The thing about being a very small business is that there’s frequently no one else available to wear any of the hats. Since I flew back from Anchorage a week ago, I have been—among other things—serving as my own tech support. The primary computer began to shut down randomly and unexpectedly. It would turn itself off and the monitor would, of course, suddenly go black. This is the computer on which I do layout and keep the books and from which I write
the checks . . . just about everything except e-mail and web-surfing.
This sort of malfunction severely reduces productivity in the one-person office.
Sometimes it would shut down just as I’d sent a document to the printer. That’s suspicious. But sometimes it would shut down when the computer was on but no work was being done . . . and no programs other than the standard start-up array were running. That’s very curious, and complicates the job of tracing the problem to its source.
While I was plugging a different printer into the uninterruptible power supply (UPS) as part of my personal troubleshooting process (after I’d stress-tested the CPU with a dual dose of Stress Prime 2004 and it had performed sturdily for an hour), the electricity SNAP/POP arced in a big way, produced a great blue spark with yellow edges, dimmed the lights throughout the basement as well as the two other computers’ monitors, and pushed two other UPS units into beep-beep battery-backup action (supporting my e-mail/web computer and my daughter’s system). I thought the jolt was going to blow the house power, but it didn’t. Whew. (Of course, I got the plug back out of the outlet ASAP, unplugged everything from the wall, and QUIT that round of troubleshooting. I wonder if the experience had anything to do with the fact that I went to bed at 11 last night and didn’t fall asleep until 4:30 this morning?)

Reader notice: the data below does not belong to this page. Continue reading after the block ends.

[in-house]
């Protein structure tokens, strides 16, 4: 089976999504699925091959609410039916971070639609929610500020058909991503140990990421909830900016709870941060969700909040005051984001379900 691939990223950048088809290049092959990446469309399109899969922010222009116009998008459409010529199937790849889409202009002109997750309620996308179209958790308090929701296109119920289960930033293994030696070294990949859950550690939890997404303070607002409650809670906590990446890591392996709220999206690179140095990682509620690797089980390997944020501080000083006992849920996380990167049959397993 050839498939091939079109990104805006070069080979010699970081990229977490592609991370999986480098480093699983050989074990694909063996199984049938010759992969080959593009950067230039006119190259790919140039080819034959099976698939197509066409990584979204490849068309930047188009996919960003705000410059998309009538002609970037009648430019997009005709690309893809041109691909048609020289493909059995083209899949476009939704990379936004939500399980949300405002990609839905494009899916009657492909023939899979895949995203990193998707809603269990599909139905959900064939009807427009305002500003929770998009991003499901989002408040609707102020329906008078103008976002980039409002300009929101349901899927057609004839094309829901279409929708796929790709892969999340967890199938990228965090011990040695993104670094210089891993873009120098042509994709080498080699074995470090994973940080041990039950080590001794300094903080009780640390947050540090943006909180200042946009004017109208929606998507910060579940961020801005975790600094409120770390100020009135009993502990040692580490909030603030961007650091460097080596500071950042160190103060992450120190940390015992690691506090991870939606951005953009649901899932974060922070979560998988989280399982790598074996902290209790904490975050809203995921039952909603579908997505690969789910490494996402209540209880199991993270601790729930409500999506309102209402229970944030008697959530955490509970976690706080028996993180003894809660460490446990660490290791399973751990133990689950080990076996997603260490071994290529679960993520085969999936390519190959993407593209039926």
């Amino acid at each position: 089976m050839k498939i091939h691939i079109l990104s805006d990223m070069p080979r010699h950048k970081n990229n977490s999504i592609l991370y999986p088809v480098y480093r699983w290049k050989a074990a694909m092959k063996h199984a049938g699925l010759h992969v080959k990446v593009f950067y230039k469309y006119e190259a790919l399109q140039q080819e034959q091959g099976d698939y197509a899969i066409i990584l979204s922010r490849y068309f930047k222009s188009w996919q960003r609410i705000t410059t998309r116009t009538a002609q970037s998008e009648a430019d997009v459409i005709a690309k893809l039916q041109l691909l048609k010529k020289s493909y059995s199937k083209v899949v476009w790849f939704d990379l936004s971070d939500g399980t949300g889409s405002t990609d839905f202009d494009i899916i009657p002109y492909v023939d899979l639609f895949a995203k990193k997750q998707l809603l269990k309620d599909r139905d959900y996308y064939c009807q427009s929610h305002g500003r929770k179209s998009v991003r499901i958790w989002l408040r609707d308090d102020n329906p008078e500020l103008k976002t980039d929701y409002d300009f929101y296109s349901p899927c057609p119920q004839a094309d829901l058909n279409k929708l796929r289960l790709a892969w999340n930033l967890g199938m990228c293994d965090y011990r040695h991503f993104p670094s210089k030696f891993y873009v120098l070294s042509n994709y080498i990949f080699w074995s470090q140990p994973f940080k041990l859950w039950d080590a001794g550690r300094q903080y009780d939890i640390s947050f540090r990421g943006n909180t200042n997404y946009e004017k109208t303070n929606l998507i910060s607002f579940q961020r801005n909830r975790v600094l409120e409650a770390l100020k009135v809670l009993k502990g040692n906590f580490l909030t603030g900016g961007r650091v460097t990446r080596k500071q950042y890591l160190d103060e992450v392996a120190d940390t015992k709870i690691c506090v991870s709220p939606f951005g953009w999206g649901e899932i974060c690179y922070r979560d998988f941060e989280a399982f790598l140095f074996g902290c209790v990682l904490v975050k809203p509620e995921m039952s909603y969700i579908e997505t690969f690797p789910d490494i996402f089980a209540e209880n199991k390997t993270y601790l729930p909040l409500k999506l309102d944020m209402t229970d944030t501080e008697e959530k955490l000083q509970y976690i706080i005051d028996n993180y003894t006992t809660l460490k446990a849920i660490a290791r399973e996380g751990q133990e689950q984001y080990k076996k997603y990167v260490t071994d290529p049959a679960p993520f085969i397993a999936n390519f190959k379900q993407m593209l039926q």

Let’s skip a bunch of the back-and-forth between me and tech support for the UPS manufacturer, which has happened by e-mail. I could have phoned, but I figured it would take less of my time, in total, to work by e-mail, even though the volley back and forth happens more slowly. I did go buy another UPS, somewhat reluctantly, in order to get the primary system back into operation. The new unit seems to be doing just fine. I have experienced no system shut-downs since it was installed.
Going back to the problem UPS, I performed the test procedures outlined by the support technician, all of which went fine. None of them required me to plug the unit back into the wall or subject any of my equipment to being attached, which I was not about to do, no way. . . . I’ve worked enough with electricity to know when to pay attention to an arc and keep my distance. Everything I was asked to do was a self-test, battery power only, not on house current, no load in place. Yes, fine, fine.